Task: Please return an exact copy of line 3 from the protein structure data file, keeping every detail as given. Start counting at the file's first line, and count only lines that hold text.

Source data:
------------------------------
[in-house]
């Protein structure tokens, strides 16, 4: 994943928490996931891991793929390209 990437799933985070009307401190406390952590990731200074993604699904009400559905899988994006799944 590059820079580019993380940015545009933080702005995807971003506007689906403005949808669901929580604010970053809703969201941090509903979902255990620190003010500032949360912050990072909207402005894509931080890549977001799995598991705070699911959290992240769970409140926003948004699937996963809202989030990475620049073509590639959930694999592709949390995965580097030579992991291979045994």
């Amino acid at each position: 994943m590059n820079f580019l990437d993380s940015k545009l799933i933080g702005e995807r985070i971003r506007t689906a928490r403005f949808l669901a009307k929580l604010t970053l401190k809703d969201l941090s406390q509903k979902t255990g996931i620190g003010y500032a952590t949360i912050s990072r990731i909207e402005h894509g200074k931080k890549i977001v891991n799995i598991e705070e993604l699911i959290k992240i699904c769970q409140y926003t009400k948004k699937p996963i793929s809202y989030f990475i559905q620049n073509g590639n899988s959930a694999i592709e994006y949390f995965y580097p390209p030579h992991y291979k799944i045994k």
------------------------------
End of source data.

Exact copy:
């Amino acid at each position: 994943m590059n820079f580019l990437d993380s940015k545009l799933i933080g702005e995807r985070i971003r506007t689906a928490r403005f949808l669901a009307k929580l604010t970053l401190k809703d969201l941090s406390q509903k979902t255990g996931i620190g003010y500032a952590t949360i912050s990072r990731i909207e402005h894509g200074k931080k890549i977001v891991n799995i598991e705070e993604l699911i959290k992240i699904c769970q409140y926003t009400k948004k699937p996963i793929s809202y989030f990475i559905q620049n073509g590639n899988s959930a694999i592709e994006y949390f995965y580097p390209p030579h992991y291979k799944i045994k």